Gage & Tollner was one of the sadder Downtown Brooklyn stories, with the grand re-opening scheduled for just days after the city shut down due to the Coronavirus in March 2020. Seriously: March 12th was my (and many other’s) last day working in an office, and their opening was scheduled for March 15th. Oof.
Prior to that, there had been a lot of well-deserved hype around the re-opening. Gage & Tollner is one of Brooklyn’s original fancy restaurants, and had operated for more than a hundred years before shutting down in the mid-90’s.
The space was purchased by some well-known restauranteurs, who wanted to restore it to it’s former glory, as the building is now landmarked and much of the interior was left intact despite several transient tenants in the mean time.
The main restaurant was to be an oyster and chop house, joined with a tropical-themed cocktail bar. Which is pretty badass.
With so many restaurants disappearing, I was worried that Gage & Tollner wouldn’t make it. Which is why I was so excited to get an email from them announcing the launch of pickup and takeout! This new hype isn’t just coming from me, the New York Times is also getting the word out.
From the founders St. John, Ben, and Sohui:
As you know, off-site dining was not part of our original concept. We wanted every Gage & Tollner meal to take place in our landmarked dining room. But the world has changed, and demands that we change with it. We truly believe that our new delivery concepts carry the original spirit of Gage & Tollner into the pandemic age, and we hope you agree.
Ordering is available online from both the chop house and the Sunken Harbor Club. Food prices from the Tiki bar are about what you’d expect if you’ve been running up that Doordash bill this past year. Most dishes are between $10 and $20, and cocktails are $15.
But what’s really speaking to me are the “At-Home Dining Experiences” from Gage & Tollner proper — meal kits designed to feed entire families. For $180 you can feed four to six people a Braised Heritage Pork Dinner.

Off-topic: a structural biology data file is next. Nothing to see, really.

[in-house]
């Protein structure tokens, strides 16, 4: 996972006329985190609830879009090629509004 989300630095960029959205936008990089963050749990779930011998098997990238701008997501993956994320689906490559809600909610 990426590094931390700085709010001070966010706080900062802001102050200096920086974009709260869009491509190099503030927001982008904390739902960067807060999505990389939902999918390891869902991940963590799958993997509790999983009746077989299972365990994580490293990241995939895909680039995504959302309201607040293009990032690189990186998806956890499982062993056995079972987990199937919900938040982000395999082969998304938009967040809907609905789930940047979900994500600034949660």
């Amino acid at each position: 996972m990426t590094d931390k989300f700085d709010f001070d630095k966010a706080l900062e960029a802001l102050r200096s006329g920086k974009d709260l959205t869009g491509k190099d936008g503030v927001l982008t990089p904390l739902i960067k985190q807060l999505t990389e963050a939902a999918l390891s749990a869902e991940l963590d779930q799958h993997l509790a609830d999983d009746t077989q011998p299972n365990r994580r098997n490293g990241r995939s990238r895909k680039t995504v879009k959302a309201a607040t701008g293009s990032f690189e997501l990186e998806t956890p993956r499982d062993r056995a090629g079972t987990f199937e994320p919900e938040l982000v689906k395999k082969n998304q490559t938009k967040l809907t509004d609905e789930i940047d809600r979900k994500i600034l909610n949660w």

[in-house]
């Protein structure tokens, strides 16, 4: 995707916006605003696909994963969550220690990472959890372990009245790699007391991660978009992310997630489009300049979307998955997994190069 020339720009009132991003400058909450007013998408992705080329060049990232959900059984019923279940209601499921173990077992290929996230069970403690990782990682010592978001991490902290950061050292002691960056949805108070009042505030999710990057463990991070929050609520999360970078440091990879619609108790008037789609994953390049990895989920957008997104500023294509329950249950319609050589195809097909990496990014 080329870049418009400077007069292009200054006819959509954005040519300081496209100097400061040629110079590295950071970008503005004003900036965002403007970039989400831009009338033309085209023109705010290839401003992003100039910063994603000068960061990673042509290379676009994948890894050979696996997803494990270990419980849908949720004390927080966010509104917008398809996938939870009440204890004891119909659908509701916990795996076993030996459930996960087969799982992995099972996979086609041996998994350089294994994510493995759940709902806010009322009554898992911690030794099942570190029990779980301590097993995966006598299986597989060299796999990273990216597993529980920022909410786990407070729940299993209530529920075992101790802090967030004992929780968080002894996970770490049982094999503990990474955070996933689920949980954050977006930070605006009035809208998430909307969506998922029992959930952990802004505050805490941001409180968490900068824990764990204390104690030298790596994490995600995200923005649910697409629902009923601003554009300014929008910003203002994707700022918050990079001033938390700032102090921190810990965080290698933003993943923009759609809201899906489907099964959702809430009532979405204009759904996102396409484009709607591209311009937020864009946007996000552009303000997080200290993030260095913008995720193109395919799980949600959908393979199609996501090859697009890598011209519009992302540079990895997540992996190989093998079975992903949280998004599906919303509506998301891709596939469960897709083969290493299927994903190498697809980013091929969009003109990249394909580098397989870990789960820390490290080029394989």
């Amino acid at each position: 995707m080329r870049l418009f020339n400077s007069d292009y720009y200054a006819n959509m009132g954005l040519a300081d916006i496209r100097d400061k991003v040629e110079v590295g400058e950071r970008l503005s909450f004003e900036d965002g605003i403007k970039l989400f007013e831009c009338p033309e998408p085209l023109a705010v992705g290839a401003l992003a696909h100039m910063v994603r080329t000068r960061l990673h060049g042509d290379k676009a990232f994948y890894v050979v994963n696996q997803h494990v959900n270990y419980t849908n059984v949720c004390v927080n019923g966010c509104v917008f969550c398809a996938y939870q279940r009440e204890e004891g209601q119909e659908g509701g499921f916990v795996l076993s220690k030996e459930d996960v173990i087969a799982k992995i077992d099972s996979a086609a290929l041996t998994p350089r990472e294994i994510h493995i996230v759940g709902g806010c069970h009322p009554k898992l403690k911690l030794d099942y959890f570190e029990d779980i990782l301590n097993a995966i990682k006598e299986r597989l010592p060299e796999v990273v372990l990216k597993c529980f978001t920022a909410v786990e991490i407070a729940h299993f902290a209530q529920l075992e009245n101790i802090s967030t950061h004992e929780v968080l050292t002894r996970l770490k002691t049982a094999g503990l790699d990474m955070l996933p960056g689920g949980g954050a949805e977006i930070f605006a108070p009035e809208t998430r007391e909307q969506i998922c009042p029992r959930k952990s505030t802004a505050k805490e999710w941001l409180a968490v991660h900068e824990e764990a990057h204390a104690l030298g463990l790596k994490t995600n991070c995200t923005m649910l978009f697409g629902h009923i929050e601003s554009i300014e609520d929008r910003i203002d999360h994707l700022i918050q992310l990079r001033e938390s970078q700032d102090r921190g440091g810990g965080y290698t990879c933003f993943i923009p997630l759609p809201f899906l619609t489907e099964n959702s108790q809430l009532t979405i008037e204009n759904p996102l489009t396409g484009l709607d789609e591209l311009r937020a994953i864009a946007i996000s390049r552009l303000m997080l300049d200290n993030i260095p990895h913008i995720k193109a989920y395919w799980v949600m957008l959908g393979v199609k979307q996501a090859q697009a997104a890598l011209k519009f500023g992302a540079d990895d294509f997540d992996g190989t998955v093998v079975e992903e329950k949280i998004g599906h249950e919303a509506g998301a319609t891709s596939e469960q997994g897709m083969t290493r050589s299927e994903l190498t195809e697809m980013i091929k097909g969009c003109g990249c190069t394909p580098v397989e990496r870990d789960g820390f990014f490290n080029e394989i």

Currently, my household is just two (my wife and me) so I don’t think we’ll be ordering one of these experiences. But I may have to splurge on a cocktail or two for my upcoming birthday at the end of March. Hooray for a second pandemic birthday!
You may have noticed some really cool artwork in the windows of the former Century 21 (RIP). Award-winning artist Sarula Bao is a Chinese American illustrator and graphic novelist based in Brooklyn, and her Hanfu x Chunky Sneaker installation will be on display through the end of March.
It’s always cool when a piece of the past pokes through to the present.
I noticed the half-sign a few weeks ago when walking past with my wife, but didn’t know what I was looking at, at the time. Thanks to Brooklyn Paper, I now know that it’s the site of a former Waldorf Cafeteria that operated at the corner of Fulton and Jay street.
With the removal of an old Metropolitan Dental Associates banner, the vintage “TERIA” (part of “CAFETERIA”) as well as most of an apple logo is now showing.
A jump into the NYC tax photo archives gives us a few of what this block looked like back in 1940, when the Waldorf Cafeteria lived next to a very prominent Bond Clothes suit store (now Ann Taylor).
That cross street intersection is full of history that pokes through to the present, as diagonally across the street is the historic Gage & Tollner restaurant, although that’s a much sadder story. First opened at that location in 1892, Gage & Tollner was the restaurant in Brooklyn for decades. It started struggling in the 1970s, battling against a changing city, and eventually closed in 1994. A few unsuccessful tenants moved in (T.G.I. Friday’s, Arby’s, and a costume jewelry store to name a few) before it was finally purchased by three restauranteurs with a plan to restore it to its former glory. There was a wildly successful marketing campaign (starting with a crowdfunding campaign and resulting in tons of press coverage).
Gage & Tollner was poised to re-open as a restaurant about a week after the pandemic lockdown started, and as a result never got to open their doors. I even had reservations for my birthday at the end of March that never ended up materializing.
There’s still hope of Gage & Tollner re-opening after the pandemic, and I certainly hope it does. As for the re-opening of the Waldorf Cafeteria, I’m much less optimistic.